Director John Carney, who gave us the irresistibly charming quasi-musical Once, treads on familiar turf with Begin Again, a movie about two characters seeking rebirth and authenticity in the often brutal music business.
Mark Ruffalo provides the most compelling reason to see Begin Again — which represents a mild falloff from its predecessor, which went on to become an award-winning Broadway play.
R for language
For 27 years, Robert Denerstein was the film critic at The Rocky Mountain News. Read more of Robert's reviews at Denerstein Unleashed.
Ruffalo mixes rage and ruin in his portrayal of Dan, a down-on-his-luck music producer who once had a big career.
After Dan, who’s drinking his way toward total failure, is fired from the record company he helped found, he hooks up with Gretta (Keira Knightley), a singer/songwriter who’s trying to recover from a broken relationship with her boyfriend (Adam Levine), a singer whose career is on the rise.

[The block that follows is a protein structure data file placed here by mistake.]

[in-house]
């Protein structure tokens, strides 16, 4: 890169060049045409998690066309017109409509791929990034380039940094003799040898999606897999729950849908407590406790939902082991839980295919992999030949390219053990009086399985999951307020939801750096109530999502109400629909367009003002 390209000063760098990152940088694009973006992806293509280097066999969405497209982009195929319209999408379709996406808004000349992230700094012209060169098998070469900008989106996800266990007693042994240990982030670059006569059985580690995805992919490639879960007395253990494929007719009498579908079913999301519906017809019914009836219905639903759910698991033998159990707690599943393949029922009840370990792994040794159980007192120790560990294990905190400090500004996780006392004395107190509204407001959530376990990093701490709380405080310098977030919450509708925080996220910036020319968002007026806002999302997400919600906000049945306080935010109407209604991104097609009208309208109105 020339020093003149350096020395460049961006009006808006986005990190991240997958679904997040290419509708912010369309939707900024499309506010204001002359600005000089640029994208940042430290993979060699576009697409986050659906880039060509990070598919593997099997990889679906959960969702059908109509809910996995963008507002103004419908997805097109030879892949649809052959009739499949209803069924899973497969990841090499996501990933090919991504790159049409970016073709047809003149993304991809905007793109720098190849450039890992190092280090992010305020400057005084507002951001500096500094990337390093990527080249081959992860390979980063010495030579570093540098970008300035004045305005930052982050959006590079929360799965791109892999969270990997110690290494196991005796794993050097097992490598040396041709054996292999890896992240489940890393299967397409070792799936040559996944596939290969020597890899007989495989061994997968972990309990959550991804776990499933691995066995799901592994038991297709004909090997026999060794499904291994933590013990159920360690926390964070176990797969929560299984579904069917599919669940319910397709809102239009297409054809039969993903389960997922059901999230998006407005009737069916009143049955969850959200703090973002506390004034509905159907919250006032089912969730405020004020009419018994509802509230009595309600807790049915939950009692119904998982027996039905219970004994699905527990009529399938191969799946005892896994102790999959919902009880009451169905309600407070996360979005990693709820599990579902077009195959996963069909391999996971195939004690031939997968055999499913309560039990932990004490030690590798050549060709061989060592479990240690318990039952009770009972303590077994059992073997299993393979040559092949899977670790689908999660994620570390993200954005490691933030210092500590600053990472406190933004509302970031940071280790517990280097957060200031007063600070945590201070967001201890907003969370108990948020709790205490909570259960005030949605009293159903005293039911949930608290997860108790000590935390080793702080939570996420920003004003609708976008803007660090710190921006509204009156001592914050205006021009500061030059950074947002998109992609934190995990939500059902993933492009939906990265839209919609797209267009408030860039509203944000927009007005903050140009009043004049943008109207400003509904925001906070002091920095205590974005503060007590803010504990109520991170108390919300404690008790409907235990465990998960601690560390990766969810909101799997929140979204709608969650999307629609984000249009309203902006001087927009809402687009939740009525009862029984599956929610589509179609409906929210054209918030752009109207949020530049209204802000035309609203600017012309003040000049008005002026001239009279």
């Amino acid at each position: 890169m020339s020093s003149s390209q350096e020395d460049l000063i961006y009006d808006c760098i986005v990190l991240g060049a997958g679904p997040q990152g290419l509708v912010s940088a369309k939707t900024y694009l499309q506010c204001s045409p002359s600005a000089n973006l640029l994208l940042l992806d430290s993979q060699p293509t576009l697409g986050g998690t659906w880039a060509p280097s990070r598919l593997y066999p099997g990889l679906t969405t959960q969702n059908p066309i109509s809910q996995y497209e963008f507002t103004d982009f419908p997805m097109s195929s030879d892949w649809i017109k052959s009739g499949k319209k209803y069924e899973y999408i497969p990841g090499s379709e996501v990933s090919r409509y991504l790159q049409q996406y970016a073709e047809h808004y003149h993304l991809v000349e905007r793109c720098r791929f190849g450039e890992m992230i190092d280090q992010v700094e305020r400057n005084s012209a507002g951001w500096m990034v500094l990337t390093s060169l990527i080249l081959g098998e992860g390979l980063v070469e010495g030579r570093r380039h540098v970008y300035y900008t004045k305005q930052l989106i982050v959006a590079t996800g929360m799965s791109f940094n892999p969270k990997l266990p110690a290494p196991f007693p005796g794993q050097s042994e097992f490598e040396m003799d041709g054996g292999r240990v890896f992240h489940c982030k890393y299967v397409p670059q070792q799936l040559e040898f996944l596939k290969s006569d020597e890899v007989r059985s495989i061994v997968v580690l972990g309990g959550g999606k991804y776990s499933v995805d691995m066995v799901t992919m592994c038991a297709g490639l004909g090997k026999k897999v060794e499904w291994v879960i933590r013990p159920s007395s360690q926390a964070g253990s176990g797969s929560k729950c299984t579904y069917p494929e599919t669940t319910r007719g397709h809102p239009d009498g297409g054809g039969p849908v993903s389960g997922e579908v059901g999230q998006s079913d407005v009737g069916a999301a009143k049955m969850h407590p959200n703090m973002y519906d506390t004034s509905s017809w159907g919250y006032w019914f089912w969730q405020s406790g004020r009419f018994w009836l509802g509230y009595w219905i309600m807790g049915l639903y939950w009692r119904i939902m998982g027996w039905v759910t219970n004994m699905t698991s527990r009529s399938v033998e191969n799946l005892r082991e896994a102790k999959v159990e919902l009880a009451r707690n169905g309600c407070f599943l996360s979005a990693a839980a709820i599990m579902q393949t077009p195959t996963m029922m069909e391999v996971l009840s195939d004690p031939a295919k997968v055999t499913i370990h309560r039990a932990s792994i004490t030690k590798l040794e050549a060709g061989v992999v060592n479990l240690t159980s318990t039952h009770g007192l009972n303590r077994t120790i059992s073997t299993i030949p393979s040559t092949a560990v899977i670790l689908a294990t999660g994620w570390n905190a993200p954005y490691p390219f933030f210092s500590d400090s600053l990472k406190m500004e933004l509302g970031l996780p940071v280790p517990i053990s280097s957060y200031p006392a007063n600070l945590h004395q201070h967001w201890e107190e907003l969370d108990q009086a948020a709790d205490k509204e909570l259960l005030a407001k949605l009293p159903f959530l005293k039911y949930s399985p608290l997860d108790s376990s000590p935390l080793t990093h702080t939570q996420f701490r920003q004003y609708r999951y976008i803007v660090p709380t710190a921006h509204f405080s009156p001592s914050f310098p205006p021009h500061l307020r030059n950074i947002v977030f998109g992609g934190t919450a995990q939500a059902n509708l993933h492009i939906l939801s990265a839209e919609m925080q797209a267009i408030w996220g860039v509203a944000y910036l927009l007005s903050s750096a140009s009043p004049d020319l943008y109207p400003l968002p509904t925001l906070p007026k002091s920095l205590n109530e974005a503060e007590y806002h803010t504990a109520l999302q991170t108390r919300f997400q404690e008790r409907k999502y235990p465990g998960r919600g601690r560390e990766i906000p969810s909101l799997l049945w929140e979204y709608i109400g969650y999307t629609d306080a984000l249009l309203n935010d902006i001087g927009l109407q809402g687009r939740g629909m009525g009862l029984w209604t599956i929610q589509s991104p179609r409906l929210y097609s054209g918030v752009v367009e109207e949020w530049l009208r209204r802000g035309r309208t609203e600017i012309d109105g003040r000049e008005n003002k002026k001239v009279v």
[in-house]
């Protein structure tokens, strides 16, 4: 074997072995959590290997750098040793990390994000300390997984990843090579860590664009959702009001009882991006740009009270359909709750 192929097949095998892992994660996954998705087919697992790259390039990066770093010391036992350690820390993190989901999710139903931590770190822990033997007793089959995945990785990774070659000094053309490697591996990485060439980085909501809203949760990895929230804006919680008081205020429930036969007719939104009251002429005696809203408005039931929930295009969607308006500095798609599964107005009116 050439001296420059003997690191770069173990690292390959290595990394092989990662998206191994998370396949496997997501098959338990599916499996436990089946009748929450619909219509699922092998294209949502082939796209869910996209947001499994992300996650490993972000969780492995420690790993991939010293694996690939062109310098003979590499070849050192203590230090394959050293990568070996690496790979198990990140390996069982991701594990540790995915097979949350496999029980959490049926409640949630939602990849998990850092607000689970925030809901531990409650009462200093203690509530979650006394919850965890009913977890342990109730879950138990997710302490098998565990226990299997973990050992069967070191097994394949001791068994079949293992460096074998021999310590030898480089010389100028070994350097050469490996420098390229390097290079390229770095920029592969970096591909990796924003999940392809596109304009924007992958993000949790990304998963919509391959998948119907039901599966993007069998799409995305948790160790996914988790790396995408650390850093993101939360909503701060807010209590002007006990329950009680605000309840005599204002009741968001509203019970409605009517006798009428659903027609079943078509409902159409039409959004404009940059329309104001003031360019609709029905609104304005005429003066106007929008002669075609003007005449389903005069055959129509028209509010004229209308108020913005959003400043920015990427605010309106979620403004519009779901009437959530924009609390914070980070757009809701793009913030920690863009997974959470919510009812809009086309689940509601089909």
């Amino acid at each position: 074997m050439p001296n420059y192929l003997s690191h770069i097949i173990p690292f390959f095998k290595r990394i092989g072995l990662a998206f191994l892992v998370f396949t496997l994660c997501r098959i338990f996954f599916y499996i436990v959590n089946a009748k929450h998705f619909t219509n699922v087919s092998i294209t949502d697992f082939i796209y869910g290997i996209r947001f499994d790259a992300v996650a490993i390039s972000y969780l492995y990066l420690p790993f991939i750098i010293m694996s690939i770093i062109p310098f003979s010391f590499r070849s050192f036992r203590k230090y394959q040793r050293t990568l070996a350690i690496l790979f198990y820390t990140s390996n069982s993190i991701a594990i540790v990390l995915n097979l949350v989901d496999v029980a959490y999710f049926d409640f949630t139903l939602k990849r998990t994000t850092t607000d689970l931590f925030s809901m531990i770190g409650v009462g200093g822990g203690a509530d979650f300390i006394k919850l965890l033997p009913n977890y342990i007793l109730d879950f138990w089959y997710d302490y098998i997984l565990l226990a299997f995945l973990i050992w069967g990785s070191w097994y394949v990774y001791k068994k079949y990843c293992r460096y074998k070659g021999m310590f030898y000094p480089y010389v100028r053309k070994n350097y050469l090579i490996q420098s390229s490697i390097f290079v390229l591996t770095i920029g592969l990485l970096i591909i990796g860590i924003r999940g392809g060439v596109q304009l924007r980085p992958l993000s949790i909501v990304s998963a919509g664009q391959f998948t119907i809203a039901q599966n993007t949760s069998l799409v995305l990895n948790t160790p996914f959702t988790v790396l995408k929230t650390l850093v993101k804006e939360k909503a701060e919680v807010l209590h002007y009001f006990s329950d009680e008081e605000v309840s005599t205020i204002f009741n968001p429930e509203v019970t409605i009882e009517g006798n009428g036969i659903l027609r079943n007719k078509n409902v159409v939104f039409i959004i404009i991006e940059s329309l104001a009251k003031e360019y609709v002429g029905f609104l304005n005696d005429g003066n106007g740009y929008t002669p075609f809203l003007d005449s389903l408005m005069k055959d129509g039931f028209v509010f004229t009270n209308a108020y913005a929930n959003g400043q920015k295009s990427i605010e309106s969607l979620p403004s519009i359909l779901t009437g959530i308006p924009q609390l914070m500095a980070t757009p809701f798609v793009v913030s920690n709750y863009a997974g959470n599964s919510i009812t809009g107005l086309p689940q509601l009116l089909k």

Gretta, we fear, may become a cliche, the totally supportive girlfriend who’s left behind by her boyfriend’s success.
Dan’s marriage already is in the tank. His former wife (Catherine Keener) seems chilly toward him, and his teen-age daughter (Hailee Steinfeld) isn’t wowed by him either.
A cheerfully amusing James Corden plays Gretta’s only real pal, a street musician.
There’s no shame in gimmickry in a movie such as Begin Again, so it didn’t bother me that Dan decides to make a record with Gretta. Improbably, all of the tunes are recorded on location in Manhattan using lots of ragtag equipment.
Begin Again was screened a while ago, and, frankly, I don’t remember much about the tunes, something that wasn’t true of Once.
Carney deserves credit for avoiding the worst romantic cliches, but Begin Again feels ever-so-slightly corny and out of tune. I wouldn’t expect to see another Broadway musical, but then who’d have thought the Dublin-based Once — which had the advantage of taking us by surprise — would become a theatrical hit?